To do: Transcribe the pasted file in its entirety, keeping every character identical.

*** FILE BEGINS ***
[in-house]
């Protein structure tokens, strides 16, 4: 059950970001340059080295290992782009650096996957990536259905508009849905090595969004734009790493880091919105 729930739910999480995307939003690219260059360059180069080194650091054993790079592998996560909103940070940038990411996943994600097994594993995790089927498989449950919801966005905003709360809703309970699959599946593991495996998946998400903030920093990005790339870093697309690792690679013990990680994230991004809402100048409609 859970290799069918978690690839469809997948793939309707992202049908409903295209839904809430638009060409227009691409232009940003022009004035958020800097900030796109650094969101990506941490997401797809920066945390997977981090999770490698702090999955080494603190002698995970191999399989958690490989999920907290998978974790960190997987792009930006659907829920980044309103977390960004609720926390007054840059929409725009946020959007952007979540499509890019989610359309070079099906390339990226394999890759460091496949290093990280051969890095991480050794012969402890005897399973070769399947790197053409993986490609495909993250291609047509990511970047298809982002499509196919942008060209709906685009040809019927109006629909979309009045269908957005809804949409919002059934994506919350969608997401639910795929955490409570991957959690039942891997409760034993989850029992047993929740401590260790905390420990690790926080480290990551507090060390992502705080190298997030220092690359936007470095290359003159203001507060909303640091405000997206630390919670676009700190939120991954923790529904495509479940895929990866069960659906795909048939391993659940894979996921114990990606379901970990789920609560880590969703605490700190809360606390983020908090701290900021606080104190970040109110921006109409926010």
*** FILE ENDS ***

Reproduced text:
[in-house]
């Protein structure tokens, strides 16, 4: 059950970001340059080295290992782009650096996957990536259905508009849905090595969004734009790493880091919105 729930739910999480995307939003690219260059360059180069080194650091054993790079592998996560909103940070940038990411996943994600097994594993995790089927498989449950919801966005905003709360809703309970699959599946593991495996998946998400903030920093990005790339870093697309690792690679013990990680994230991004809402100048409609 859970290799069918978690690839469809997948793939309707992202049908409903295209839904809430638009060409227009691409232009940003022009004035958020800097900030796109650094969101990506941490997401797809920066945390997977981090999770490698702090999955080494603190002698995970191999399989958690490989999920907290998978974790960190997987792009930006659907829920980044309103977390960004609720926390007054840059929409725009946020959007952007979540499509890019989610359309070079099906390339990226394999890759460091496949290093990280051969890095991480050794012969402890005897399973070769399947790197053409993986490609495909993250291609047509990511970047298809982002499509196919942008060209709906685009040809019927109006629909979309009045269908957005809804949409919002059934994506919350969608997401639910795929955490409570991957959690039942891997409760034993989850029992047993929740401590260790905390420990690790926080480290990551507090060390992502705080190298997030220092690359936007470095290359003159203001507060909303640091405000997206630390919670676009700190939120991954923790529904495509479940895929990866069960659906795909048939391993659940894979996921114990990606379901970990789920609560880590969703605490700190809360606390983020908090701290900021606080104190970040109110921006109409926010």